Five whites, two Blacks: three Jews, four Catholics. Not the first line of a joke that ends with, "walk into a bar," but the eclectic roster of men, over the age of 70, whom OurTime.com suggests are my matches.
Although I've often said I'm not eager to meet a new man -- either for companionship and especially not marriage -- it appears I lied, or changed my mind. Likely the latter, as I've been known to do that often in my roller coaster years.
Who needs a man? I would toss at my daughters or friends who wondered/worried at my inclination to cuddle with Netflix rather than seek a male in my widowed life.
Another excuse I have used for disdaining dating was that my second marriage to Tommy was so content, so stress-free (if you don't count the three years of caregiving before he died), that it'd likely be difficult to find someone as compatible as my dearly departed. "Low maintenance," was how I described him. And even when his aphasia and the trickling of dementia entered our union, he remained upbeat and sociable.
But now, as I'm attempting to confront a few items in my life that I realize are fear-based; i.e. swimming and driving an unfamiliar car, it hit me that dating is numero tres on the list. Because Our Time is targeted to older singles, I thought I'd give this virtual gang another go.
Fear of rejection certainly accompanies these searches, but fear of leaping into a relationship with the wrong guy is equally daunting. Because my two husbands sought after me, I didn't have to face rejection. My first, who I was married to for 30 years, chose me (until he didn't), and although I asked Tommy out for our firstdate, after that he wouldn't leave my side.
In between those two marriages, during my six years of singleness, I grabbed onto guys that any clear-eyed person could've seen were absolutely wrong for me. But in my pathetic neediness, I chose to refurbish their personalities and foibles until each one shined like a matinee idol.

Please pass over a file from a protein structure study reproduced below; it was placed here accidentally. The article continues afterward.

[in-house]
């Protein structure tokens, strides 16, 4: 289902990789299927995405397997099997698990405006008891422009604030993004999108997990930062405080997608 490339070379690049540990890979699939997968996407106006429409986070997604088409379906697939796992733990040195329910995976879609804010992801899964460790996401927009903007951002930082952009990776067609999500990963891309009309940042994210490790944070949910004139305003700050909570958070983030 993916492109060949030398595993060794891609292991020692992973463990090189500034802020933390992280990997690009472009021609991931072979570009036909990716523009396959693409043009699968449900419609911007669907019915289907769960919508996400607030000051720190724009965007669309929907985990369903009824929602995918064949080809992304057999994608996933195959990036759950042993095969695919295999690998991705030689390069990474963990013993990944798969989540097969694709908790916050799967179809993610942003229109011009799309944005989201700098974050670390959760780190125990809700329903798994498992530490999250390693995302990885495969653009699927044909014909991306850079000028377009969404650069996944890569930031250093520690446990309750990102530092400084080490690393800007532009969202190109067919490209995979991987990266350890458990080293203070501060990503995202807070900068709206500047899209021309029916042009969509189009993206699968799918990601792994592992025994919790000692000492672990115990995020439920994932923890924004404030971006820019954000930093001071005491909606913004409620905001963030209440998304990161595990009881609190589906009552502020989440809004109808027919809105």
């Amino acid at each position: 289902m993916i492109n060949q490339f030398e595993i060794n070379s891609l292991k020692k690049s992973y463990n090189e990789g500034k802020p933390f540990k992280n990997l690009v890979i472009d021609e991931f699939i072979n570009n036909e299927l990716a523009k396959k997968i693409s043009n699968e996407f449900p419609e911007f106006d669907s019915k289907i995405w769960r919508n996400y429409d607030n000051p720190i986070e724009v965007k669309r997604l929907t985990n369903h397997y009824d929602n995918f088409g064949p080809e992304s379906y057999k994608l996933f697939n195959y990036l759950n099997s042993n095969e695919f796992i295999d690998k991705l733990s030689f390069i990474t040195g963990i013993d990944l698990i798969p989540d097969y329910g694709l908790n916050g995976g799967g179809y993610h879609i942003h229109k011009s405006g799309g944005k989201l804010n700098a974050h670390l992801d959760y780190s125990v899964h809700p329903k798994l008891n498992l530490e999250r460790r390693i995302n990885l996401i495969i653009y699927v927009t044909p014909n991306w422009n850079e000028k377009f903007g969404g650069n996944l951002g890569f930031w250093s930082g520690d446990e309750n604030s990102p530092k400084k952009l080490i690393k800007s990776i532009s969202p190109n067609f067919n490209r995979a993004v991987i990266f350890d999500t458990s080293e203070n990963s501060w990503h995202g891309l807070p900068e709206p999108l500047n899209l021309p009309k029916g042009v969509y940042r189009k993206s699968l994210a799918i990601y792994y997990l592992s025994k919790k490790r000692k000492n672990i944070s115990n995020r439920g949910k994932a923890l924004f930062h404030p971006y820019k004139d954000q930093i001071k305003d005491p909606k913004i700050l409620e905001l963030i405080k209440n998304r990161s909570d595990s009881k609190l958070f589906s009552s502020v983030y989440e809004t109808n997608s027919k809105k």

I see a pattern in the romances I leapt into during that break: the men had an air of danger. Evidently, I had reverted to high school where the Tony's of my world triumphed over the Sheldon's. Ducktail haircuts, Lucky Strikes in their t-shirt pockets, ditching school; could anything have been more alluring to a good, little, Jewish girl?
My relationship with the adult bad boy I chose in the space between wedlocks lasted for several years. He was such an antidote to my rigid, silent first marriage that I batted away warning signs as if they were foam rubber baseballs. So he drove too fast? So he smoked? So he smoked weed? So he channeled new age gurus? So his apartment was a mess? So he was a sloppy dresser? So he had intimate conversations with his harem of women friends?
Get the picture? Eventually, it was the last so that ended the idyll. Despite all of the cons that mounted like a child's tower of blocks, I was still attached and jealous of his bond with his bevy of gals. When challenged, he chose them rather than me. I whimpered for a bit, then realized I had dodged a bullet. (But, he often visits me in my dreams, which I consider a safer habitat than real life.)
Now, in my current singleness, if I do receive responses from my Our Time United Nations, I'll likely reject some, and be rejected by others. There may be dates involved; evenings that include uncomfortable high heels (me), dreaded auditions and boring biographies (both) -- all while my mind is zeroing in on his comb-over, toupee, paunch, age spots, or other blots. (He is likely doing the same when it is my turn to drone. How can she be so short? Why does she tolerate those wrinkles? Hasn't she heard of hair dye?)
I can handle those potential episodes. What I fear, I now realize, is that I haven't shucked enough neediness and am ripe for another wrong guy. Could a hunger for holding hands while strolling the river walk, or the scent of a freshly washed shirt while in a man's hug, and perhaps the chance to call someone "honey" shove me towards an unsuitable male?
Guess I'll have to risk it to find out.